“Der Wolf”

So I wanted to make a World War II period piece for my 2nd 16mm film at UNCGreensboro.  I may have watched one too many war films and I do believe my favorite back then was “Apocalypse Now,” so I was highly motivated to actually make one. I had a story, I had the equipment, I had the crew, I had the actors, and I had the locations.
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The story writing process took only a few weeks and I compiled the ideas that me and the 2 lead actors had come up with.
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“Der Wolf” is about a lone German sniper dying of TB while he waits for enemy soldiers to wander in his secter. It is basically a poetic piece, as the main viewpoint we hear is from the sniper in the form of narrated journal entries.

For this film I graduated to the CP-16 synch sound 16mm film camera and I got to use 400′ reels (about 10 minutes of 24fps film time) for the first time.

CP-16

Sound was captured on Quarter inch magnetic tape on a device called a Nagra. We used a shotgun boom to mic our sound.

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The crew was made up of my fellow film school compatriots whom I had developed good working relationships with up to that point. Production went wonderfully fast, even though we were a day behind schedule just looking for appropriate rifles from the WWII era. We found them and were on our way. Everything went great until I got the footage back. Wonderful blue scratches were present on a few of the shots from a few different scenes. Looking back on it, it really wasn’t a bad thing and I wished I had actually used the crazy scratched up footage now, but back then I wanted to avoid mistakes like that since I had first experienced these sorts of problems on “Static.” Needless to say I scheduled a re-shoot and had the entire thing in the can.

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Final Cut Pro had just dropped and we got a few new mac G4’s with the software at school. None of the professors knew how to use it, so a handful of us students and grad students got together and proceeded to teach it to ourselves. Other than having to learn a new way to edit, the process wasn’t nearly as bad as one could expect and within a few weeks projects were being copied to miniDV tape and then dubbed down to VHS for departmental screenings at the end of the year. “Der Wolf” was well received, but I was ready to go to much weirder territory in my next film, “F-2.”

I have included a copy of the script along with a link to the finished film. They vary a great length due to what was available. Originally I thought I was going to have access to an old mill by a railroad, but opted instead to use a very cool looking barn in an isolated location. Though now, all these years later, I seem to remember having trouble with the sounds of a nearby blacksmith shop to contend with. Anyway, we got it and it turned out pretty well despite the script to screen differences.

Link to script:

Der Wolf

 

Link to finished film:


 

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“Static”

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Static was the first real film that I had time to actually plan out and develop. I had some of the most exciting feelings during this process, especially during the production phase. For the first time, I felt like this craft was made for me.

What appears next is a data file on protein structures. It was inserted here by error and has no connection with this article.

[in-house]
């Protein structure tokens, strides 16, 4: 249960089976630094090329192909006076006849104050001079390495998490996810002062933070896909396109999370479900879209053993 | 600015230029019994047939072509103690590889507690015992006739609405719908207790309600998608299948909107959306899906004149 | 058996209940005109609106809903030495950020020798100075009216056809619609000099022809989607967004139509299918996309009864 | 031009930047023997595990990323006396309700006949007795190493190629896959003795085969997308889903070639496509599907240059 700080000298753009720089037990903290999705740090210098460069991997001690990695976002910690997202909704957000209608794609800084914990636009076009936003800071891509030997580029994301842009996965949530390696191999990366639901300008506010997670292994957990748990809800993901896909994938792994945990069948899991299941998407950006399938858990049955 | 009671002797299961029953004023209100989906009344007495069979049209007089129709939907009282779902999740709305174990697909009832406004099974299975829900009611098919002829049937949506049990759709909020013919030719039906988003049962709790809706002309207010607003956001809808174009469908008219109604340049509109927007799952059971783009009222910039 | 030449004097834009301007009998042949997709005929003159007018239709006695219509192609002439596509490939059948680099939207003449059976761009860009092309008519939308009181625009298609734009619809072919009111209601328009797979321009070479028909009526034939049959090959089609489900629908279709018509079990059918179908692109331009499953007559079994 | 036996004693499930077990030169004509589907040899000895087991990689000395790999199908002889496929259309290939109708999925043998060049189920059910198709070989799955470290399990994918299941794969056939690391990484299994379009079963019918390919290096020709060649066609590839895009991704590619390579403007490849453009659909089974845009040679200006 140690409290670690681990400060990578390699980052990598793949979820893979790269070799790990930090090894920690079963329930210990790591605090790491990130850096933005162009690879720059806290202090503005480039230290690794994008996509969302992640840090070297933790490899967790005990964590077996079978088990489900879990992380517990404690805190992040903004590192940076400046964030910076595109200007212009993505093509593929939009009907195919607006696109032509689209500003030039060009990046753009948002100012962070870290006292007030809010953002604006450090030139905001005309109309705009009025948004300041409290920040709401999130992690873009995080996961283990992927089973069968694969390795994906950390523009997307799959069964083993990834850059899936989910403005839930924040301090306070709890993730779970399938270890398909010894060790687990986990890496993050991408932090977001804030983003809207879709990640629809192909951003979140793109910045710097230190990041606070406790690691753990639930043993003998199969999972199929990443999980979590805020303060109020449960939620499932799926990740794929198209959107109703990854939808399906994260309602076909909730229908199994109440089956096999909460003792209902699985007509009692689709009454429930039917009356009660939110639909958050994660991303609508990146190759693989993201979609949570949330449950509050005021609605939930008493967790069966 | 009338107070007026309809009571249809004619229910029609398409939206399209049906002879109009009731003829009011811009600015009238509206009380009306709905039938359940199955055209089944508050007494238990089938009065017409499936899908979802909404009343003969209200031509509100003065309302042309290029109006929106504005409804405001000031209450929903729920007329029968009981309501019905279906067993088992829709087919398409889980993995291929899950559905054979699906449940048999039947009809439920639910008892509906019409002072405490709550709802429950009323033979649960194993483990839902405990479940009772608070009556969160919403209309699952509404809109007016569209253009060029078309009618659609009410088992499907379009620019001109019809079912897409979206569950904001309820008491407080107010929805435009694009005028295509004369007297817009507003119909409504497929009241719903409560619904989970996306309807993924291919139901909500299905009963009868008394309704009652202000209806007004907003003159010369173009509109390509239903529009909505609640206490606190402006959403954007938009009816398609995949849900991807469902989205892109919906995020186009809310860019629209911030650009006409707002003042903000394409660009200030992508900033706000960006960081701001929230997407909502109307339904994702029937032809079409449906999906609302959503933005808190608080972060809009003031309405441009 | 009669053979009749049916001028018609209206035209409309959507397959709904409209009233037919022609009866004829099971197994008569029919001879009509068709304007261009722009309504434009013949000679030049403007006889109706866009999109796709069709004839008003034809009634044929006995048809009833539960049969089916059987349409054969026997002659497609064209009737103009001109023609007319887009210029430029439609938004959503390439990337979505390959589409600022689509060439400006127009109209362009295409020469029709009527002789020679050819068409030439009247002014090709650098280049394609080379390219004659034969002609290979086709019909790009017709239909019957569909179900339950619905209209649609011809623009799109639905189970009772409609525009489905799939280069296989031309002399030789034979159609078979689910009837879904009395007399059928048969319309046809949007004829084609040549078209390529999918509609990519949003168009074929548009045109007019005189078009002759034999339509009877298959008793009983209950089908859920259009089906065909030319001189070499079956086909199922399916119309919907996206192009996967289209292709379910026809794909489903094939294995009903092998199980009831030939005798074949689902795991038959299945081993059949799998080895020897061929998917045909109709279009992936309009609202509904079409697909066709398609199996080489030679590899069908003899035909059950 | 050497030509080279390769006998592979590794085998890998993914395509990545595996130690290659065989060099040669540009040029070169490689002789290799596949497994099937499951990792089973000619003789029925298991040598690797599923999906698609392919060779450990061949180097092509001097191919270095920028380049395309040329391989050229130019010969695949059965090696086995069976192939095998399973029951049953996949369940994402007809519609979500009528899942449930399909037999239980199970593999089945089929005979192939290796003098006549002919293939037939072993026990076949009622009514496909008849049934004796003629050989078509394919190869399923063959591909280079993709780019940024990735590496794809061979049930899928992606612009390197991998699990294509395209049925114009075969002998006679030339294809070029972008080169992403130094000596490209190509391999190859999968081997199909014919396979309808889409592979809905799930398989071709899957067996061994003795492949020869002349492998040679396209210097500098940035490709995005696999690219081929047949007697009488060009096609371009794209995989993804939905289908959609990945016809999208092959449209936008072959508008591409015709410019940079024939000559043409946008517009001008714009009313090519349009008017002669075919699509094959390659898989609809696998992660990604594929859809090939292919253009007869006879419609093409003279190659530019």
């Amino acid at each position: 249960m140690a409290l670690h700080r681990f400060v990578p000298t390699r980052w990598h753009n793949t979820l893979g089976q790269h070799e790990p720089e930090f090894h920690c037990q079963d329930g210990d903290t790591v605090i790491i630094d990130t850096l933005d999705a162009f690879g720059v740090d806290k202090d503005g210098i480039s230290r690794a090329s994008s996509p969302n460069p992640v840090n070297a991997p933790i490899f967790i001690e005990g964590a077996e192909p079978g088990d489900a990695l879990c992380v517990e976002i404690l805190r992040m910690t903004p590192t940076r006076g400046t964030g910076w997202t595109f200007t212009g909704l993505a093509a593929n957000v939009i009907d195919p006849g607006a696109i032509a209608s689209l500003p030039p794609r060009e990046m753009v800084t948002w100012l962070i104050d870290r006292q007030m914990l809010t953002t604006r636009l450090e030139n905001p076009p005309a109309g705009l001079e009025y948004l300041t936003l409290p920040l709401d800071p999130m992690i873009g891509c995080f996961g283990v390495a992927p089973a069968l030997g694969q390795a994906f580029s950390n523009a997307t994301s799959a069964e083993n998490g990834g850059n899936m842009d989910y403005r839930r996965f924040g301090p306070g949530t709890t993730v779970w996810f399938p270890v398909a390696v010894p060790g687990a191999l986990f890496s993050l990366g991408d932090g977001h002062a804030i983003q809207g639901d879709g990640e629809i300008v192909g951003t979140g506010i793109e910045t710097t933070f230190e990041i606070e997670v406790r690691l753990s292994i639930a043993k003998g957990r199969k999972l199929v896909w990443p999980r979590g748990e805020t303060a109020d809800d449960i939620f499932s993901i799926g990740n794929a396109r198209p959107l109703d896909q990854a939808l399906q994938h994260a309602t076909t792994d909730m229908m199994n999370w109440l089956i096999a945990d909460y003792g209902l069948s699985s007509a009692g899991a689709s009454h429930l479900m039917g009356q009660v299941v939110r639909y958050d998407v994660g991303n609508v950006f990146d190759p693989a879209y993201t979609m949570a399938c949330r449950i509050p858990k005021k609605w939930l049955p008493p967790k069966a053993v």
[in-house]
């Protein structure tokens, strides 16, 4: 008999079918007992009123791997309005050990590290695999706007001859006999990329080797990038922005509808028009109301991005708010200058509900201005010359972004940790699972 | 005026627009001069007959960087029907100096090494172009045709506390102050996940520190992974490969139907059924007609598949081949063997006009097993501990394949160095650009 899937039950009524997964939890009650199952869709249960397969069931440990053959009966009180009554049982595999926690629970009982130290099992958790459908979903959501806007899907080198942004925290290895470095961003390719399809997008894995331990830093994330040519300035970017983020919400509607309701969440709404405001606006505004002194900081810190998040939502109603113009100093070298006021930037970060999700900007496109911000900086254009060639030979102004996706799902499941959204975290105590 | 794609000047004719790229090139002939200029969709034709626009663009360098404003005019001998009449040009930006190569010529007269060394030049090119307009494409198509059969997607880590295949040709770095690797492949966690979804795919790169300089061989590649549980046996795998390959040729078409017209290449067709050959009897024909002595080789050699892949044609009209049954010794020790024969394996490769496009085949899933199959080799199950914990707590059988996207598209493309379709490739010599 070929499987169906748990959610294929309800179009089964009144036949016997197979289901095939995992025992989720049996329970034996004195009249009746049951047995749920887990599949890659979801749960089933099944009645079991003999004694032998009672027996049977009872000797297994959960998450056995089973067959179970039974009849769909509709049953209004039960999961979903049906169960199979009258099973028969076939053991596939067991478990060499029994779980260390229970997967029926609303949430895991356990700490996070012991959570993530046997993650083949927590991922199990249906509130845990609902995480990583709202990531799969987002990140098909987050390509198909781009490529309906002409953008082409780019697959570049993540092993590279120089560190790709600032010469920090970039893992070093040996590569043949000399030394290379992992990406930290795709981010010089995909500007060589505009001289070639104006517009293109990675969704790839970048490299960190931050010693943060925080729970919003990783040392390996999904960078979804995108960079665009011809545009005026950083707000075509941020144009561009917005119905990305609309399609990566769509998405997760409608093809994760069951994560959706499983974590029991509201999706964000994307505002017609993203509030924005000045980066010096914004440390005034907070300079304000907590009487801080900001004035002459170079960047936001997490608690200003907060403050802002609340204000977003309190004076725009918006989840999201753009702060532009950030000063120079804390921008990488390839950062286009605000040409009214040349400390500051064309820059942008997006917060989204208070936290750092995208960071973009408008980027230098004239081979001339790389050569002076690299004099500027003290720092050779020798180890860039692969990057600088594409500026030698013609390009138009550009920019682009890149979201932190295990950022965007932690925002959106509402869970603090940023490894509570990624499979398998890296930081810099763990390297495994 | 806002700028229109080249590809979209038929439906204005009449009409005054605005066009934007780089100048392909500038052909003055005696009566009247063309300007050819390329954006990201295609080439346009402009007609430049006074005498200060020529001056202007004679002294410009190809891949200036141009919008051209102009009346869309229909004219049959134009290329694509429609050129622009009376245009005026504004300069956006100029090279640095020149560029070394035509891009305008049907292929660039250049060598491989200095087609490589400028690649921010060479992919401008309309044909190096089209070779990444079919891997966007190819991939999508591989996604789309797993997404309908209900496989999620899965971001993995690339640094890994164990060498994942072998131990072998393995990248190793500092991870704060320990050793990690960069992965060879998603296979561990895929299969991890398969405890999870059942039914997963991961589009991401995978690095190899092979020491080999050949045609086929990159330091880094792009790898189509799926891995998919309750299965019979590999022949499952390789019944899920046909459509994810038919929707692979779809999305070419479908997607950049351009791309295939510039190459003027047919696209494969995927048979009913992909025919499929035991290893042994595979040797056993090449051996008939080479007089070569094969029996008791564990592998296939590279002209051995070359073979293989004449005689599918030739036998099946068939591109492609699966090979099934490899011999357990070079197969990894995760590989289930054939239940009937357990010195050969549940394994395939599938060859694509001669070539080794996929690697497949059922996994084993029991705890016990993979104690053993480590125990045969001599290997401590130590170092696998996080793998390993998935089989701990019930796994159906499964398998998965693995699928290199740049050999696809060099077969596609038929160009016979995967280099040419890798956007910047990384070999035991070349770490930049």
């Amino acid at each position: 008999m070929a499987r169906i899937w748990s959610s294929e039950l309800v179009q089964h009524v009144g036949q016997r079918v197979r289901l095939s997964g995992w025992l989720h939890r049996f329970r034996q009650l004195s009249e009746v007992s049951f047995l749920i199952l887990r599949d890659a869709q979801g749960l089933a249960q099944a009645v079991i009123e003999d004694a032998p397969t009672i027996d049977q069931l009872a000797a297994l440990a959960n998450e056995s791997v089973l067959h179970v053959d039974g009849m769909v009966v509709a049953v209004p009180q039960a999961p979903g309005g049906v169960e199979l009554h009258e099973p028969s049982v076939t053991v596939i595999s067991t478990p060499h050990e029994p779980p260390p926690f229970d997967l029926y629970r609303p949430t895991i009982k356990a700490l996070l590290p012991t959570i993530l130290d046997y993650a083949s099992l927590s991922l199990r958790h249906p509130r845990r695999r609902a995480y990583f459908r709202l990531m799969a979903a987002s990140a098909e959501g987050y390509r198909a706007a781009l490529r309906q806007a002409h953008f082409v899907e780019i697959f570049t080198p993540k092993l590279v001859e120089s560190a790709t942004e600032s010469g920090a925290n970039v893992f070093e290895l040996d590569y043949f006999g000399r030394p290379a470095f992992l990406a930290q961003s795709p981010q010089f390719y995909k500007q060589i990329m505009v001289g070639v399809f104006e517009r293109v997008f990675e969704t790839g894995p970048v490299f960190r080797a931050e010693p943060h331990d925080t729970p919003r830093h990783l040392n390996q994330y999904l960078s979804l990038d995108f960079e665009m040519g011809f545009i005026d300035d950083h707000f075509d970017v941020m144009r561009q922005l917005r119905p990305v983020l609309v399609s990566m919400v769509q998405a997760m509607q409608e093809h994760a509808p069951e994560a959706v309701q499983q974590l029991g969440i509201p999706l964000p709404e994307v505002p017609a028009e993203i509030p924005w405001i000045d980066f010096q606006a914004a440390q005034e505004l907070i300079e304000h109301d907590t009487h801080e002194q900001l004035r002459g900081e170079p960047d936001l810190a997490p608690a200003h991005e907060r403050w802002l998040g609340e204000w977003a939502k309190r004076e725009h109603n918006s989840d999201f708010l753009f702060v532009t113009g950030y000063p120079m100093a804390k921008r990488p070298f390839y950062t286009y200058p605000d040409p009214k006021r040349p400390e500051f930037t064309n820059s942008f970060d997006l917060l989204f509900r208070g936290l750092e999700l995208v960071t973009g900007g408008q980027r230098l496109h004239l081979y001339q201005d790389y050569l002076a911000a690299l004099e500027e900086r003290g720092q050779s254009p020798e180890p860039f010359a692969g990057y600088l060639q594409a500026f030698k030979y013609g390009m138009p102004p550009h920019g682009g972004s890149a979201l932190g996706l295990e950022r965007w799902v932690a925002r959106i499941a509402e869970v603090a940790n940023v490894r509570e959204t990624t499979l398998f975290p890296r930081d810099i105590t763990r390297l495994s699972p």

I grew up making art. My Mom gave me no choice. She was an art teacher and so at an early age I learned to build castles and fortresses out of card board, paper towel rolls, egg cartons, scissors and tape. What most folks would toss into the trash my Mom would save for me. When I was given plasticine, it was on.

Anyway, fast-forward to Graduate School. I was attending UNCGreensboro and I was taking Introduction to Cinematography.  We were learning how to use and operate the Bolex 16mm motion picture camera. I learned to love this camera over the course of using it for “Static.”
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While I was learning the basics of the Bolex, I was also in pre-production for the project I was going to use it on.

I was really into the rough textures of old WWI and WWII battle footage and dearly loved science fiction. I decided to go with a futuristic world where warring factions fight for technology in a decaying wasteland.  I was highly influenced by “All’s Quiet on the Western Front” (the movies and the book) and wanted to capture that sense of desolation and decay that lay in war’s destructive wake.
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I knew that I wouldn’t have many opportunities in life to make a movie (at least that’s what I thought then), so I really wanted to do this right. Even before I began writing the script I photographed all of these places that I passed by on a regular basis for several years that would make good locations for my film. An overpass over here, an old railway bridge over there, an old coal bin, a dry lake bed, barns, fields, anywhere really that looked like it was part of the world that I wanted to create.

Then I had to figure out what sort of characters I was going to populate this wasteland world with. I knew that it would make things easy if I could come up with costumes that would cover up the actors completely, so anyone could play any part as long as body sizes were similar. I love gas masks and heavy trench coats so I decided I would go to the local Army Surplus store to poke around and see if I could find anything. I found these great Russian and Israeli Gas Masks, Boots, Gloves, Packs, Snake Bite Shin Guards, Plastic Rain Parkas, and East German Trench Coats massive enough to cover the entire body when buttoned up. I added some cool looking medals, tubing, knives, side arms for the characters Agent 1, Agent 2, Agent 3, and the Enemy Agent. The other characters in the film are Mutants, who are covered in rags and burlap bag cowls. So with these costumes I could basically just use whoever happened to show up for call time. I know at least three people played the main character Agent 2.